The greedy heuristics shown in Figure 7‑15A and B ran in almost no processor time, with the greedy-add algorithm producing a much improved z-value. The five locations it chose, however, are very different from those in Figure 7‑15C, which was the solution found by three other algorithms: candidate list search (CLS), Lagrangian relaxation (upper bound solution, LR), and variable neighborhood search (VNS). Of these VNS was fastest to run, requiring under a second of processor time, whilst CLS took around 3 seconds and LR over 3 minutes. However, the LR procedure provides both upper and lower bounds on the solution, which in this case showed that the lower bound was 1.177, but this solution is infeasible, so it is extremely likely that the solution shown is, in fact, the true optimum. The final image, Figure 7‑15D, shows the allocation of customer demand to the individual centers. The size of the colored circles reflects the demand weights assigned to the network vertices.

Figure 7‑15 Comparison of heuristic p-median solutions, Tripolis, Greece

A. Greedy random (z=1.526) |
B. Greedy add (z=1.190) |

C. LR, VNS and Candidate list search (z=1.180) |
D. Candidate list search, Demand allocation |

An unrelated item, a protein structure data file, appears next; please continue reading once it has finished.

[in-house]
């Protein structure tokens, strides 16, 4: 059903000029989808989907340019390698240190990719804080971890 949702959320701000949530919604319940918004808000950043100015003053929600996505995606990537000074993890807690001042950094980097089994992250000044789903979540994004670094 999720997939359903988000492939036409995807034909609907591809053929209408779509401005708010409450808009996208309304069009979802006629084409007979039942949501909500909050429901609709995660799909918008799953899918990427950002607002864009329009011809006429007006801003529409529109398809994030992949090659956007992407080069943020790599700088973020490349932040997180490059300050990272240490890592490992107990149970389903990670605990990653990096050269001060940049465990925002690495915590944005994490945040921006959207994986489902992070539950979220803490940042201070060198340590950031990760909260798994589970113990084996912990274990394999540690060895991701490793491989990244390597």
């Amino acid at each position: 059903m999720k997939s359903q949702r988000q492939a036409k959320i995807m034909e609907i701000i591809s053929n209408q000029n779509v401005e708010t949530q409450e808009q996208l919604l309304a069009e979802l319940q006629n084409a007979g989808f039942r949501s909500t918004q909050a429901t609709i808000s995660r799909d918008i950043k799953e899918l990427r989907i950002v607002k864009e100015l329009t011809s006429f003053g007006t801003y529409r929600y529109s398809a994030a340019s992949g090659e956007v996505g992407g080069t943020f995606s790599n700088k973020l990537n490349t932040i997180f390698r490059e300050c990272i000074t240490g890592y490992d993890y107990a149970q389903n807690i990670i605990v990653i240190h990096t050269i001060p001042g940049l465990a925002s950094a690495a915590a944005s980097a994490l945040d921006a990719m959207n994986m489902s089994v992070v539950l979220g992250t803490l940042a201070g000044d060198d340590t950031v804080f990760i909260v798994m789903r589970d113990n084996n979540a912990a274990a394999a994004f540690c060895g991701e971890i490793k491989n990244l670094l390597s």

Based on data provided by S Sirigos, Dept of Planning & Regional Development, U. of Thessaly, Greece

Similar heuristics may be applied to the p-center problem. The total cost of servicing demand in this case will always be greater than or equal to that for the p-median solution, but the maximum distance (cost of travel) for customers travelling to or from service centers will be minimized. The diagram illustrated at the start of this Guide is the p-center solution equivalent to that shown in Figure 7‑15D. As can be seen, the selected centers are more evenly spread across the City as the algorithm seeks to avoid any very long links between customers and service centers. Particularly noticeable are the locations of the most easterly and south-westerly service centers in this solution. It is interesting to note in this case that this p-center solution is very similar to the p-median solution illustrated in Figure 7‑15B.

These network-based p-median and p-center models can be compared with the discrete location planar equivalent, where demand is located at nodes as before, but facilities may be located anywhere in the plane and the objective function is for median location. In the example shown in Figure 7‑16 the facilities located are approximately optimal with respect to demand using the Euclidean metric rather than network distance. The locations are similar to those identified by the p-center optimization process and significantly different from the best network-based p-median solutions.

Figure 7‑16 Facility location in Tripolis, Greece, planar model

A. Customer demand (nodes) |
B. Median locations and assignments |